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You Are Not the Mistakes You Have Made; You Are the Lessons You Have Learned.

Simple enough to say. Hard to own. We spend our whole lives judging and being judged by what we do—both good and bad. In our culture, mistakes are most often perceived as bad. Although lessons ensue, it’s the mistake—not the lesson—that is most remembered and internalized. It’s time to flip that paradigm. Grab hold of the lesson. Embrace the mistake. We fail forward. Without failure or mistakes, there is no learning. And isn’t learning what it’s all about? (No, it’s really NOT the hokey pokey!)

The learning model described as “Four Stages for Learning Any New Skill” shows that we begin in a state of unconscious incompetence. Then we move to conscious incompetence (where we know how much we don’t know). Then we hit the level of conscious competence, being very tuned in to the process of our work or skill.

Our end goal is to become unconsciously competent—to do what we do with complete ease, in the flow. In other words, we begin as a child who has no idea of what she knows or doesn’t know, nor of what can be known. We progress toward mastering our lives with thoughtfulness to living authentically with little or no effort.

I’m exploring this at my training this week at The Coaches Training Institute. Pretty intense stuff, and very important to becoming an authentic person and coach. I invite you to contact me at chris@capiche.us for a sample coaching session. I would be delighted to give you a complimentary 30-minute coaching session so you can begin to reach your life’s goals!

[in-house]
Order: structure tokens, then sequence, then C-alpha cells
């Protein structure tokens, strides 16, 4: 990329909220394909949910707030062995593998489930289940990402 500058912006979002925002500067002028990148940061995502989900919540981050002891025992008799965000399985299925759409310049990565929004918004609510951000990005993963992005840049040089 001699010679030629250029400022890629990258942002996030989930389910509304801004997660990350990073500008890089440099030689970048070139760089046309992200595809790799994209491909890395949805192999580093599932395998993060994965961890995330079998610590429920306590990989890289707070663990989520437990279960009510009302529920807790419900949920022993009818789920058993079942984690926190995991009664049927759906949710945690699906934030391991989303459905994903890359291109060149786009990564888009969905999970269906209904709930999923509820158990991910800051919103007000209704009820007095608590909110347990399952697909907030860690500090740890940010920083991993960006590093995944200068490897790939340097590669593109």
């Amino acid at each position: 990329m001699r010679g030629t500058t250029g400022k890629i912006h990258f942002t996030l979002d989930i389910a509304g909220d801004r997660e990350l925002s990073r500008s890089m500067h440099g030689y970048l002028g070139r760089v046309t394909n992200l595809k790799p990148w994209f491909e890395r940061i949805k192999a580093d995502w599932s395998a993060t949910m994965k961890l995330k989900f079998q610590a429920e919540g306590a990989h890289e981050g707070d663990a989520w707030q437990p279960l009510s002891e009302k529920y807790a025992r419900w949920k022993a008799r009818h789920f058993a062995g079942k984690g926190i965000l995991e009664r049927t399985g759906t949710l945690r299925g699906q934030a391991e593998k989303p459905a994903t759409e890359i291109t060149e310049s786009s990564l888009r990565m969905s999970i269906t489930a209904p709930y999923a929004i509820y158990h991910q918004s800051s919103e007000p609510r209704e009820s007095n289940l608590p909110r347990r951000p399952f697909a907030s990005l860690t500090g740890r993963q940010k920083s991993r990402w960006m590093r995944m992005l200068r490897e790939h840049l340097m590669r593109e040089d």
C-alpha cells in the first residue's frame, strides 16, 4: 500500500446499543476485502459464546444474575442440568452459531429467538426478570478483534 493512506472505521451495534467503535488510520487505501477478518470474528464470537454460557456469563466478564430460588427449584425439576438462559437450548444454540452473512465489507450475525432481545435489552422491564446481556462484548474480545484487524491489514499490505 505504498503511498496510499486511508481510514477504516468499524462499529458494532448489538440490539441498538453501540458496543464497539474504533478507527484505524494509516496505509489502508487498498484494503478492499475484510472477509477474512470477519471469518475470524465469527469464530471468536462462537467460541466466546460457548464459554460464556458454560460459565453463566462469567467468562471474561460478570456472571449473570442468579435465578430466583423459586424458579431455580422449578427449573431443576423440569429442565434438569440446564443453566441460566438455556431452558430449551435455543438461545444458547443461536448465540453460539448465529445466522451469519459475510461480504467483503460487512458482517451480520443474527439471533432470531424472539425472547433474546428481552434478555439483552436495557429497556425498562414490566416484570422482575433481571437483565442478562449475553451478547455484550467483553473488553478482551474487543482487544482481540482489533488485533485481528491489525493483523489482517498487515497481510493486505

Monday
23
April 2012
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4 Responses to You Are Not the Mistakes You Have Made; You Are the Lessons You Have Learned.

  1. Susan Meyerott says:

    Excellent post, Chris! Interesting and thought-provoking! Bravo!

  2. Susan Meyerott says:

    P.S. Love the title–very attention-grabbing.

  3. Anne Axford says:

    This is pretty much my mantra – whatever happens, what is the learning from it? What can I take and apply for the future? If we didn’t make mistakes, how would we grow?

  4. Carrie Kaufman says:

    Thanks for reminding me of this. It really helps me to think about my mistakes in a positive way. You are a gem!

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